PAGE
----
On the morning of the 13th of July, there was great excitement throughout the city; the Flota was leaving for Spain! A rosy sunrise greeted the ships as they worked their way into the open sea, where a fair southeast breeze met them. Don Rodrigo de Torres’ flagship El Rubi, swathed in new red paint, and with cross emblazoned sails, led the fleet up the Bahama Channel. This swift waterway, known today as the Gulfstream, would give the ships an extra four knots speed up to the 32nd parallel, where they planned to turn eastward for Spain. However, a fast circulating weather system a few hundred miles to the southeast had other plans for them.
A letter written by the Naval Commissioner, Don Alonso Herrera Barragan, to the President of the Council of Trade at Cadiz, best describes what happens next. He writes from the Capitana El Ruby: “...the 14th we discovered the land of the Keys of Florida. At 9:00 that night the wind began to rise out of the north. It continued to freshen to the point where we all knew a hurricane was imminent. We found ourselves close to the expressed Keys, with the wind and seas so strong we were unable to govern ourselves, and each new gust came upon us with renewed major force. On the 15th, signs were made (among the ships of the fleet) to try to arrive back to the Havana, but we were unable to do so for the wind went around to the south without slacking its force or lessening the seas. By 10:30 that night we had all grounded in the expressed Keys at a distance of 28 leagues in length. This Capitana grounded on the one called Cayo Largo, two and one-half leagues from shore. I make assurance to Your Lordship that it was fortunate that we grounded for if the contrary had occurred we would have all drowned because the hold was full of water and we were unable to pump it out...”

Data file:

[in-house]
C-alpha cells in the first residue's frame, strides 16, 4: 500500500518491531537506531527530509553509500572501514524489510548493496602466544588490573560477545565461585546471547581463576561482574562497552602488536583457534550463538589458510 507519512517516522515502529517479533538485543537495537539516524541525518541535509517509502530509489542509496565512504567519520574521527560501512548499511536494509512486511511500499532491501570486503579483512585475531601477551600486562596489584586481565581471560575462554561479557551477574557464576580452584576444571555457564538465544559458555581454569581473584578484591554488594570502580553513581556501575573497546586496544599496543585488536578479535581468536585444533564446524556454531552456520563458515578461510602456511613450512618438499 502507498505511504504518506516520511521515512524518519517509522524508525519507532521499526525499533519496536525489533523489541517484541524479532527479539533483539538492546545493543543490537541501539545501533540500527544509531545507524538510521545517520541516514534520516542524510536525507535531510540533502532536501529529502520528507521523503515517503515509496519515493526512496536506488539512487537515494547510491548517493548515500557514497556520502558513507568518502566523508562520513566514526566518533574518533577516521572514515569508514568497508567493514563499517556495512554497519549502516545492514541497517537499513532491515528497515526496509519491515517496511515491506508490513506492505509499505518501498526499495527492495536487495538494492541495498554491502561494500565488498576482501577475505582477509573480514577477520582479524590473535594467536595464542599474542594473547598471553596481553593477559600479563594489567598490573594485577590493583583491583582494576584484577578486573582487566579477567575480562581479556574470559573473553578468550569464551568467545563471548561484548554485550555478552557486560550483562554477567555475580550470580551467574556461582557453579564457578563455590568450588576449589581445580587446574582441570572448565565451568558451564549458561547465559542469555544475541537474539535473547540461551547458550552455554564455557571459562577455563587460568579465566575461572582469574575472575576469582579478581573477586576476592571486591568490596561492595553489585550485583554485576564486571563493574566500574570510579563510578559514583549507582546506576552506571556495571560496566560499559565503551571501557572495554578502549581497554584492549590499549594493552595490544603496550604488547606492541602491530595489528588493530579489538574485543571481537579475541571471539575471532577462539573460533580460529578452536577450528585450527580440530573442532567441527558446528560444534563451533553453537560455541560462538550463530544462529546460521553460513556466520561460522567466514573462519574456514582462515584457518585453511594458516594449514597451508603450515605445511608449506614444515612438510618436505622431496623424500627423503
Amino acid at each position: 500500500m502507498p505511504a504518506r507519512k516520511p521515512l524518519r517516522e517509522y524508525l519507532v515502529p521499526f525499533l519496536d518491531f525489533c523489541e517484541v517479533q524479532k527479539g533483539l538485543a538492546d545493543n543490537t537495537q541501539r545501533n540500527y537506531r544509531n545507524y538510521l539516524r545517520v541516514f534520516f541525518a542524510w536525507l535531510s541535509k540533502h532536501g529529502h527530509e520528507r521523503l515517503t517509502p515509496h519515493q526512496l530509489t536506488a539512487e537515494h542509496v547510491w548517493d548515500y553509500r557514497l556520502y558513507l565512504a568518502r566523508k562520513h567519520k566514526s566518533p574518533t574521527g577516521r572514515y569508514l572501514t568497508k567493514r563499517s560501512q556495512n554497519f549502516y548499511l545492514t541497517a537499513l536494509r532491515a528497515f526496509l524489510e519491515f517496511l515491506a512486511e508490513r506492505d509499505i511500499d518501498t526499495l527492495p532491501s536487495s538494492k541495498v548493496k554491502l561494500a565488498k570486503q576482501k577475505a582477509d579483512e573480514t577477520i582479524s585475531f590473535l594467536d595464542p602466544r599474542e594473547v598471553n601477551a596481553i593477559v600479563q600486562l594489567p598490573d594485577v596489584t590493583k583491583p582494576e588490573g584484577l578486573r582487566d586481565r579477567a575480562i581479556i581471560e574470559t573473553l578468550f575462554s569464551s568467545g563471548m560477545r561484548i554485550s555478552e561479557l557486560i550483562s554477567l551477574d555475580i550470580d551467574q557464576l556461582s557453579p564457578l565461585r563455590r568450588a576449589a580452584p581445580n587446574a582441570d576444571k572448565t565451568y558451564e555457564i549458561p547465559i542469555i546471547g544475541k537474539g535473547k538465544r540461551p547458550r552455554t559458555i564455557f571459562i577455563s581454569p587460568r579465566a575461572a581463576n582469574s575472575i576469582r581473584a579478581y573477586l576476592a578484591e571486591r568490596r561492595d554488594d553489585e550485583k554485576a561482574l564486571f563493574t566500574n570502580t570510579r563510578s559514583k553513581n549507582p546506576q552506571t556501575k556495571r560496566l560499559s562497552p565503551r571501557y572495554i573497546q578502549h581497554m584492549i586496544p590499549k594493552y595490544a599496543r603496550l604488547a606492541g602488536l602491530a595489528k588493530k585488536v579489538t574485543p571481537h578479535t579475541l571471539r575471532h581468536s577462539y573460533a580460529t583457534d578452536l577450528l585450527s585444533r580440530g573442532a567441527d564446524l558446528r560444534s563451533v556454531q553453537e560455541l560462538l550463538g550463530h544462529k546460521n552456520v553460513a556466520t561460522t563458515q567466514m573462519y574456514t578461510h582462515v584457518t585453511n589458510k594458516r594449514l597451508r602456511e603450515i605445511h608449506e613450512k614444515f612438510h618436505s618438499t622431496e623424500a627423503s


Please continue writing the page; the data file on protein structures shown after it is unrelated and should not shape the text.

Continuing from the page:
One ship of the Flota escaped from the storm with little or no damage; the 60 gun warship Senor San Joseph, alias El Africa. This newly built whip which joined the Flota in Havana, managed to weather the storm with only the loss of a top mast, a few spars, and some rigging. After the storm eased up a bit, the Africa slid in close to the reefs off of Key Largo, where she anchored to effect repairs to her storm-battered rigging.
After settling back on two storm anchors dropped in 40 fathoms of water, some of the crew aloft in the rigging spied two wrecked ships inshore. The one was still afloat, but the other was sunk up to the top of its roundhouse or poopdeck. The ships were later determined to be the Adviceship of His Majesty [and] Nuestra Senora del Populo. After gathering what they could from these ships along with their crews, the Africa set about to make the necessary repairs in order to continue her journey to Spain. At this point, it is interesting to note that the crews of these ships knew nothing of the fate of the rest of the Flota. They ran across some nomadic Indians who said they had just come up from Key West, but had seen nothing of the rest of the Flota.